The length of time of pranayama depends on individual condition of the body, the type of sadhana one does and the kind of life one leads. All these are important factors which have to be taken into consideration. The normal variety of pranayama in yoga is the one described above, and it is termed 'sukhapuraka' (easy of practice). The other types of pranayama such as the bhastrika, sitali, etc., are only auxiliaries and not essential to the yoga of meditation. There are many details discussed in Hatha Yoga concerning pranayama. One of them, for instance, is that in retention a threefold lock (bandhatraya) consisting of mulabandha, uddiyanabandha and jalandharabandha is preferable. But these are all not directly related to the aim of yoga. Pranayama is not the goal of yoga but only a means to it. Ultimately, it is the mind which has to be subdued and pranayama, etc. are the preparations. When one has to meet a great authority, many hurdles have to be overcome, and many lesser levels have to be satisfied with one's credentials. Likewise, we have these guardians of the bodily system, the pranas, and they cannot be bypassed easily. They have to be given their dues. We have to do something with the body and the pranas, befitting their status and function. We have our social problems and there are also personal problems. Social situations have to be tackled by the practice of the yamas, and the system has to be calmed by the niyamas. The prana is a purely personal affair and its regulation is a precondition to higher discipline. A higher step is not to be attempted unless the lower need is attended to properly. There are no jumps but there is always a gradual progress through every one of the steps, though a step may be comparatively insignificant. By the practice of pranayama, in this manner, is prepared the ground for a rhythm of the body, mind, nerves and senses. The prana actually rings the bell to wake up everything in the system. The powers get roused when the prana is activated.

The different yoga scriptures detail the methods of pranayama in lesser or greater emphasis. The Hatha-Yoga-Pradipika, the most important text in Hatha Yoga, stresses pranayama more than the practice of asana. What we are physically depends much on how our pranas work. Healthy pranas ensure a healthy body. We are not supposed to take in anything which will irritate the nervous system. The yoga prohibits all extremes in practice. The pranas are to be kept even throughout the year, in all weather conditions and mental states. The texts also enjoin great caution upon the yoga practitioners.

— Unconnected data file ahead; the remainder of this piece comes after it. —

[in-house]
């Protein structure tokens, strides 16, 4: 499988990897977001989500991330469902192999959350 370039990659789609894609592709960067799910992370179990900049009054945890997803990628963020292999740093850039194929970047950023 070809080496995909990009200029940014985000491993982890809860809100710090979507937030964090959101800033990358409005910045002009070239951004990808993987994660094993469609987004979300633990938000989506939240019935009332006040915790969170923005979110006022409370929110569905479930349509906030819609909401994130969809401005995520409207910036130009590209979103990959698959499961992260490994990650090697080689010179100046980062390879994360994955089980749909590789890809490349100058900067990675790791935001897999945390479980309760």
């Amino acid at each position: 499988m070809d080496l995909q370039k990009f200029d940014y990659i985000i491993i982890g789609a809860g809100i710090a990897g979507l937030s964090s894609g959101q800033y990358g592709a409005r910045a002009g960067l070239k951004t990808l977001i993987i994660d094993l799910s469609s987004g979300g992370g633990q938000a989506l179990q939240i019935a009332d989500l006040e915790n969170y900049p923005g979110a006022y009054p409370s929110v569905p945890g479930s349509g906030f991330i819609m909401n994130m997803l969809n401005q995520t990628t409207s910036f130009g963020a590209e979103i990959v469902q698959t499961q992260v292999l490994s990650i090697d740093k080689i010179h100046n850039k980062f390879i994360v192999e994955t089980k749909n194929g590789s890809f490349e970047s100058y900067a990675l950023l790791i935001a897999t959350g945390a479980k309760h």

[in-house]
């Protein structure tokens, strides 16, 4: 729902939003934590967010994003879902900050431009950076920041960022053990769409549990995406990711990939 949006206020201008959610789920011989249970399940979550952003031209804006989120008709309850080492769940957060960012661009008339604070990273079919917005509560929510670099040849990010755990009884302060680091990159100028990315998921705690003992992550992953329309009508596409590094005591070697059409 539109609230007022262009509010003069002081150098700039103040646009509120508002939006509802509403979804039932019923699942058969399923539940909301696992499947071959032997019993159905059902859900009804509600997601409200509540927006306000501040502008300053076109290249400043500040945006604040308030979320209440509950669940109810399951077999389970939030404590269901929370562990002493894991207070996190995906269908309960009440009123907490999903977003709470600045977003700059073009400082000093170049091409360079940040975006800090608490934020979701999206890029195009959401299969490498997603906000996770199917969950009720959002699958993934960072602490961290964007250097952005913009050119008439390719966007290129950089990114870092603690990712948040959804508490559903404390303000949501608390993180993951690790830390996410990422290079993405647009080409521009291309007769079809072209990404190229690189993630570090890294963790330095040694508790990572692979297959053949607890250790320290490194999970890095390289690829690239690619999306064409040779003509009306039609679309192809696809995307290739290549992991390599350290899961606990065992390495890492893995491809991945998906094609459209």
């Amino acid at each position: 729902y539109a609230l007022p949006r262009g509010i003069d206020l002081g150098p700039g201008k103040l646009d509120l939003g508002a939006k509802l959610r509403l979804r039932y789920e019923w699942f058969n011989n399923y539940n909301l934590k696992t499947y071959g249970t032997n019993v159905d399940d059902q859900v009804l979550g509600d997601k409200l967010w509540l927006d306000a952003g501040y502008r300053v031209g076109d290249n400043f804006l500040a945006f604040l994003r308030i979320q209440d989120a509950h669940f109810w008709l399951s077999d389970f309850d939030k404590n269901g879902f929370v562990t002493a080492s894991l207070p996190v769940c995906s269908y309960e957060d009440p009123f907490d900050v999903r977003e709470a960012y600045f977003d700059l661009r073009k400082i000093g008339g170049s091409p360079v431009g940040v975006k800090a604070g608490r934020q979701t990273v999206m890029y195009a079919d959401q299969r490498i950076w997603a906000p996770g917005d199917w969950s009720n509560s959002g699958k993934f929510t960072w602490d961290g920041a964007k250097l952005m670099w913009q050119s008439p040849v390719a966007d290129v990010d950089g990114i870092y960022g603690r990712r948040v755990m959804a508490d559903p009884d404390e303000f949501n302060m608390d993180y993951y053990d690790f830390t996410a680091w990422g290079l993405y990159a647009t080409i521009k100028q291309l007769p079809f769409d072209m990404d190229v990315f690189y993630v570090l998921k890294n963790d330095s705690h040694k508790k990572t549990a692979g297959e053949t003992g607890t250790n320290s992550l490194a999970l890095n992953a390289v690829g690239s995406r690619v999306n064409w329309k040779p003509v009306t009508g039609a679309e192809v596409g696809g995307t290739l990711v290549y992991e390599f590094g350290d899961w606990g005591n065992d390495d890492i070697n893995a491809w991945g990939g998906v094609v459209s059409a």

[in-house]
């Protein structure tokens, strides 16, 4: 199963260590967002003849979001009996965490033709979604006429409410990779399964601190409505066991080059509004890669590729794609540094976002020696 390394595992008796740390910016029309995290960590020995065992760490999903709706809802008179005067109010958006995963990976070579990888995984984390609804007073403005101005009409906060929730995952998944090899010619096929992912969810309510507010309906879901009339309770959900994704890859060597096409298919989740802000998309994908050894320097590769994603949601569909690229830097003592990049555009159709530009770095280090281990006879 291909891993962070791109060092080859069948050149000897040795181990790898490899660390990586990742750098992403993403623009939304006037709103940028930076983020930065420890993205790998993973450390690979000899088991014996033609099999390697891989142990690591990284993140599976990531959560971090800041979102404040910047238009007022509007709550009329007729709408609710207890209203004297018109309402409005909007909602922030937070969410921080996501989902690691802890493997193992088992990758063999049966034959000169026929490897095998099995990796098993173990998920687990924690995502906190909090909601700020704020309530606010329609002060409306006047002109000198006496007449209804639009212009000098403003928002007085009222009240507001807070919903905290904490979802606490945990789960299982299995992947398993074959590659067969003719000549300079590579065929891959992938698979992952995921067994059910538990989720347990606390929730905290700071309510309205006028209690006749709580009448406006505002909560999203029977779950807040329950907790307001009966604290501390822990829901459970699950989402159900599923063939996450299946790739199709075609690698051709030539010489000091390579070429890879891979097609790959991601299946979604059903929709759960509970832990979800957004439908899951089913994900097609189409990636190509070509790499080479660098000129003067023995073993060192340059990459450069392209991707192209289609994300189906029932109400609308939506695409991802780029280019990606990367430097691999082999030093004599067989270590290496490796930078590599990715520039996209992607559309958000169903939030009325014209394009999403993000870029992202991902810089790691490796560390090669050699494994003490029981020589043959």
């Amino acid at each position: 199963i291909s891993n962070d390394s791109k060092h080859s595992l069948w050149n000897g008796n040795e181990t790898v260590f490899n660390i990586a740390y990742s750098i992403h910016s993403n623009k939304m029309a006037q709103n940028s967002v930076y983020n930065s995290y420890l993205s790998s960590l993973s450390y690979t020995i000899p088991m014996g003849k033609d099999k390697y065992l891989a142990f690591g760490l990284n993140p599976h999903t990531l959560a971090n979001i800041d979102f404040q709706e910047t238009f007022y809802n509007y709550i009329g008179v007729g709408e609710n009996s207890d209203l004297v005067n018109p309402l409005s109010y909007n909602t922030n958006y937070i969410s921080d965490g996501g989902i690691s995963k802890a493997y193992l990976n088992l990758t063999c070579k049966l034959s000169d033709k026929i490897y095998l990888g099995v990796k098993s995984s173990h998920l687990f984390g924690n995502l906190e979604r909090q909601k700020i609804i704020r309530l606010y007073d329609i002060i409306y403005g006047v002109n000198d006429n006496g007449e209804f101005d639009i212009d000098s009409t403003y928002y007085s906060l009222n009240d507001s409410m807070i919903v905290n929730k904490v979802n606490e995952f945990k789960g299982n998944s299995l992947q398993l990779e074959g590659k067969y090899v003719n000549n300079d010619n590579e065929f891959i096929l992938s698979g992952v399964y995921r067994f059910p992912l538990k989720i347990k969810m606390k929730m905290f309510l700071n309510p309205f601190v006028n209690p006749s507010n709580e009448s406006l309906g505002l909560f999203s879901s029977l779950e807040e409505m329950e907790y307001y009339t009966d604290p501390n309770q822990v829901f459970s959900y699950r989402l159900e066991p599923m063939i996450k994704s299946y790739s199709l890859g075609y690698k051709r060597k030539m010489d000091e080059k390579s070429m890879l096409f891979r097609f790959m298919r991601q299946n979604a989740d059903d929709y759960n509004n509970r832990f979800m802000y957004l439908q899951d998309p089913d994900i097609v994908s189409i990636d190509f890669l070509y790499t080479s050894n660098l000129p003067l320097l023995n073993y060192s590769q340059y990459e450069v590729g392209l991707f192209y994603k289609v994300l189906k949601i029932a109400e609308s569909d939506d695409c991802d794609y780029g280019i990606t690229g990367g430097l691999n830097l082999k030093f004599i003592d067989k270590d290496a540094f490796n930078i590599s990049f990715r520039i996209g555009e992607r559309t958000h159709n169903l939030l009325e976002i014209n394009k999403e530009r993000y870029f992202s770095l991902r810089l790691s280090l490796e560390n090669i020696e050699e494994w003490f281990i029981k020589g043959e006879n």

There was a sannyasin who read books on pranayama, and thought it was all very good. In spite of instructions to the contrary by elders, the Swami went on practicing pranayama, concentrating his mind on the point between the two eye-brows, which should not be resorted to in the beginning stages without an expert guide by one's side. Once, he was at his practice inside his room for three days, and was found missing by others around him. After a search, it was found that his room was bolted from within and he was inside. No shouting by people could wake him and the door had then to be broken open. Even shaking of his body by others could not bring him to consciousness; probably his pranas were locked up in a centre and could not move up or down. His Guru came and keeping his palm on the forehead of the student, he uttered OM, thrice. The practitioner came to his consciousness. People thought he had attained samadhi, but, to everyone's surprise, he was the same old person, with all his negative qualities, and exhibited no signs of one who had tasted samadhi. Later, on his death, his body got so decomposed and melted that it could not be lifted and had to be swept. The student had no spiritual illumination, but only got into a knot through wrong pranayama and spoiled his health in the end. Hence the insistent warning given in all scriptures of yoga. The prana should not be forced to get concentrated in any part of the body. One should not concentrate on any spot of the body above the neck, especially in the initial stages. Concentration on parts in the head directs the prana to that centre, the blood supply gets speeded up to the area and it is then that generally people complain of headache, shooting pains, and the like. No meditative technique should be wholeheartedly resorted to without proper initiation. Also, one should not be under the impression that one can heal others by passing the prana over their bodies. Beginners should not try these methods. One may pray to God for the health or prosperity of any person to whom one wishes good-will, but one should not place one's palm or pass the prana over another in the earlier stages of practice; else one would be a loser. What little one has gained through sadhana might get depleted by such interferences. Out of enthusiasm, one is likely to exhaust one's tapas in these ways. In advanced stages, where one is full with power, there is, of course, no such danger, for one cannot exhaust the ocean by taking any amount of water from it; only if the reservoir is a small well, there is fear of its being emptied. This is the reason why many seekers do not allow people to prostrate themselves before them and touch their feet. This rule does not apply to advanced souls, but Sadhakas should definitely be careful. The gravitational pull of the earth draws the prana down and it tends to pass through the extremities of the body. Brahmacharins and, sometimes, also Sannyasins are often seen putting on wooden sandals, which are non-conductors of electricity, as a protection against this natural occurrence. If someone touches the feet of a student, the prana which he has conserved may pass on to the other, by means of the contact. The prana can be drained off by misdirection and overstrain. Let the pranayama continue slowly, and let no one be quick in the practice.

The pranayama is not to be done after one's meal. It is better done before food, on empty stomach. No sound should be produced during inhalation and exhalation. In sitting, facing the East or the North is beneficial. There are certain signs which indicate one's success in pranayama. These signs, no doubt, cannot be seen in persons who practice the technique for a short while alone. A lustre in the body, new energy, unusual strength which cannot be easily diminished by fatigue, and absence of heaviness in the body, are some of the indications of progress in pranayama.